Review Google Pixel 5 review

admin

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Nov 21, 2018
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The Pixel 5 is a charming and reasonably-priced premium phone with an amazing camera and good battery life. But it's far less powerful than other options in its price range, and completely outmatched in value by Google’s cheaper Pixel 4a 5G and Pixel 4a, making it difficult to recommend.

Google Pixel 5 review : Read more
 
Oct 19, 2020
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This pixel 5 isn't a flagship phone. Even the good reviews have to sugar coat it, and $700 ain't cheap. Please charge me $200 more for top tier specs...please! I am likely a good indicator of a lot of pixel phone users to date. I have 5 lines in my household and have purchased at least one of every generation of Google phone since Nexus 6p, most recently being orange 4xl. I have had good luck and always been very happy with them. Google may bring in some budget minded converts, but die hard fans like me are probably looking at a Oneplus 8T, or even considering Samsung again now that they upped their game with regular OS updates. Very disappointed that Google has given up on this space. If mediocrity with a high price is all I have to look forward to when the 6 rolls around, I think Google and I will go our separate ways.
 
Reactions: Ap21
Oct 24, 2020
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I would love to know what the reception is like with this phone (assuming the best carrier coverage is in operation for the area). I get poor reception in my concrete slab metal-trimmed double-paned windows home and fish in the hilly Driftless area known for poor reception. Should I break an ankle in the boonies, I'd like a phone with the chance to make a text. I was considering the Pixel and iPhone and learned androids possibly have better reception, in general than iPhones. I've read some poor reception complaints on earlier Pixels. I didn't want a Samsung but have just read that Samsungs, in general, seem to have better antennas/reception.... Maybe, by this time, all of these phones will have better reception than my Motorola Droid Mini, but I can't really say. There is a little information out there on reception, but not much -- at least to my novice eye.
 

john.reilly66

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Jan 3, 2019
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I would love to know what the reception is like with this phone (assuming the
For me, the reception is AMAZING. I upgraded a Samsung Galaxy S8 in Oct. We could barely use data or MMS sitting in the living room. When the P5 came online, we suddenly had great LTE in the same spot. Blazing fast Internet and MMS text. "SpeedTest.net" went from 1 MBps to a rock solid 2-4 times that in the same spots in the house. It was so good that I upgraded all my phones: S8, Pixel 2, Pixel 3XL.

I used the P2 hotspot exclusively because we have no high-speed where I live. I used to put it on the porch in a certain spot to make it adequate for streaming. With the P5, I can put it anywhere and get HD streaming nearly all the time (not during the peak 4-7pm). We even discovered that we have 2 bars of 5G. Game changing. 5MBps. I can now sit in the recliner and browse and text.

For me, the P5 reception is worth every penny. Worlds better than the S8 and P2, even without the 5G. I use my phone for voice, text, and hotspot. I never use it for applications or video, so I don't care about those things. The camera is better than I can use.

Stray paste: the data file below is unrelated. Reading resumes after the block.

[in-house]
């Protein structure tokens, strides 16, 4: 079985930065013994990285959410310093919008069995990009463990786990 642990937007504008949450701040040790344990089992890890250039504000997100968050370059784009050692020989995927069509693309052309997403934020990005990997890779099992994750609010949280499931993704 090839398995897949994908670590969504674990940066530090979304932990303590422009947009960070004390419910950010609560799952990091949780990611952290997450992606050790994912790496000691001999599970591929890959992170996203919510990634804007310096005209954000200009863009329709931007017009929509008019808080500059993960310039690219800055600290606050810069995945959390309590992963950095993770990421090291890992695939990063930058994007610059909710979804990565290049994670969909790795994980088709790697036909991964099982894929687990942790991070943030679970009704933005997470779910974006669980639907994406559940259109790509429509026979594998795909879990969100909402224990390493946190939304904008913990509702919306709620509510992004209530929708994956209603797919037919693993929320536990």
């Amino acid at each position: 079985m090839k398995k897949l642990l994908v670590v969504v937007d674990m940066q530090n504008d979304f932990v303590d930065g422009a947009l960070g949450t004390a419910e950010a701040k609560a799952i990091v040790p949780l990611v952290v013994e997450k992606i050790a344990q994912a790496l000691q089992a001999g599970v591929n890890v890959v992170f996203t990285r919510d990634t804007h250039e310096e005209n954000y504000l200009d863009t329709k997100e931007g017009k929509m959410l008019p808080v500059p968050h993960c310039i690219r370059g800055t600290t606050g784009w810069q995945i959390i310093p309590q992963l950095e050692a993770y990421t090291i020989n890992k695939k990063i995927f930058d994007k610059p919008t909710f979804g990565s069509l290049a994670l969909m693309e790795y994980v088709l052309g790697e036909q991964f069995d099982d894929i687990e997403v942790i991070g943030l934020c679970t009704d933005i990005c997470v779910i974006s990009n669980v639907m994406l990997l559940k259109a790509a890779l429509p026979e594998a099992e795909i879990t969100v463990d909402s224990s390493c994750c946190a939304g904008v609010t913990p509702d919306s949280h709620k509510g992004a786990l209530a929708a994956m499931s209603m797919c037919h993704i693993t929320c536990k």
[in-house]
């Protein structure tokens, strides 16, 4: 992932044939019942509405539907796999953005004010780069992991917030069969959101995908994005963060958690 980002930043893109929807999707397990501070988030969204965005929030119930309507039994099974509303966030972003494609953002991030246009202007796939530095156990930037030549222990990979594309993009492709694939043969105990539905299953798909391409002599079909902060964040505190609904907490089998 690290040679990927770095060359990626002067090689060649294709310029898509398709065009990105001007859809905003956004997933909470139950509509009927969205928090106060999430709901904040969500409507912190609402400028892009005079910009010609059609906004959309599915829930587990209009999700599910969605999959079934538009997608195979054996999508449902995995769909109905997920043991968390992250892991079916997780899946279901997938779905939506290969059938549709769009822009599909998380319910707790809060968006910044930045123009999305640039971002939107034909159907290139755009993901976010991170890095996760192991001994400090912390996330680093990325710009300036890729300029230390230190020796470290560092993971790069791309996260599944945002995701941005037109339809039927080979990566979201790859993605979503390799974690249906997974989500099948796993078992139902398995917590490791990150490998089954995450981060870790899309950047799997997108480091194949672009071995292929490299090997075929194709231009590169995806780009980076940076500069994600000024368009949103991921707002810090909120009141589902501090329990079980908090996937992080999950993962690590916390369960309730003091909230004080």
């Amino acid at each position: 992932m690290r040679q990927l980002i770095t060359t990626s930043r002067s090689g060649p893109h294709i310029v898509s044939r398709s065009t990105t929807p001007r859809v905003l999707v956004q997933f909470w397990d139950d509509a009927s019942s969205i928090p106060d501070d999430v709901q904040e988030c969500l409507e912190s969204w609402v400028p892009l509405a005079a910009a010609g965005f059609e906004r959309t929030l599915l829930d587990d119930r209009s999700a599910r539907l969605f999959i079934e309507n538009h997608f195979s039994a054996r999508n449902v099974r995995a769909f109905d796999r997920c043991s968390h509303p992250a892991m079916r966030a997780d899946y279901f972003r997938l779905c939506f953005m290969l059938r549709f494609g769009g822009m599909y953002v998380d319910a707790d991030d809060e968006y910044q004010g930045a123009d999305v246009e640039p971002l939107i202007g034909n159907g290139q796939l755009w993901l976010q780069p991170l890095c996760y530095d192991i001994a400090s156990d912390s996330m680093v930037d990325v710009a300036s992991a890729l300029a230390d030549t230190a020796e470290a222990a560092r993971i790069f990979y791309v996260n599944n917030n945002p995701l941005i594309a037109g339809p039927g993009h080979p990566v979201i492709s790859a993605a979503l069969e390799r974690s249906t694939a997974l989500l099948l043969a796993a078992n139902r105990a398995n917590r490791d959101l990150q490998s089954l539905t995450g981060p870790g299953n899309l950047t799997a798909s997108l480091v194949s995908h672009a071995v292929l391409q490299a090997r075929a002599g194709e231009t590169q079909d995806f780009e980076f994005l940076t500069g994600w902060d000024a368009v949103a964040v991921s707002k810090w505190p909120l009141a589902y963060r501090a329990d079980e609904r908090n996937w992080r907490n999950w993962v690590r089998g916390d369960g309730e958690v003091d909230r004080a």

The only weird part is that everyone I talk to sounds like they have a bucket on their head. The audio is crystal clear, but with a little reverb.
 
Dec 27, 2020
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Im not here to argue or compare the Pixel 5 and it's array of technical successes to any other phone. I just have a simple yet long-winded comment regarding this review and the industries general need to change something just for the sake of changing it. We try new things, like when Apple went to the "smart" full screen design we use now. Of course we wouldn't move back to the old flip phone 2 inch screen. The current version is superior in every way.

Regarding this review I would like to point to the finger print/unlock button on the back of the p5. The finger print pad is the MOST convenient function to be added to ANY phone in a long time. The idea that it is outdated, or that the user would have to "live with it" is ridiculous. The reason I write this is my fear that Google may read or hear this opinion and other reviewers perception that it is outdated and unnecessarily and they would take it away forever.

Unlocking your phone is your first interaction with your phone when you pick it up, EVERYTIME you pick it up. If I have my phone in my pocket or wherever/whenever I pick it up, my index finger naturally falls right in that spot of the reader. Most recognition software, facial or whatever, although they work, is an additional step, something that has to be "done..." The finger print reader on the back makes unlocking the phone part of picking it up. It's so seamless I've had people accuse me of not locking my phone and they are surprised when I show them my setup. And, it never fails, unless you're wearing gloves. At which point it automatically defaults to whatever type of unlock interface you choose as your second choice.

Sometimes the simplest things have the greatest impact on your overall experience. Whether your phone or the use of NFC when you unlock your car door. When google moved away from the rear finger print reader with the 4 I surprisingly found it effected my whole experience.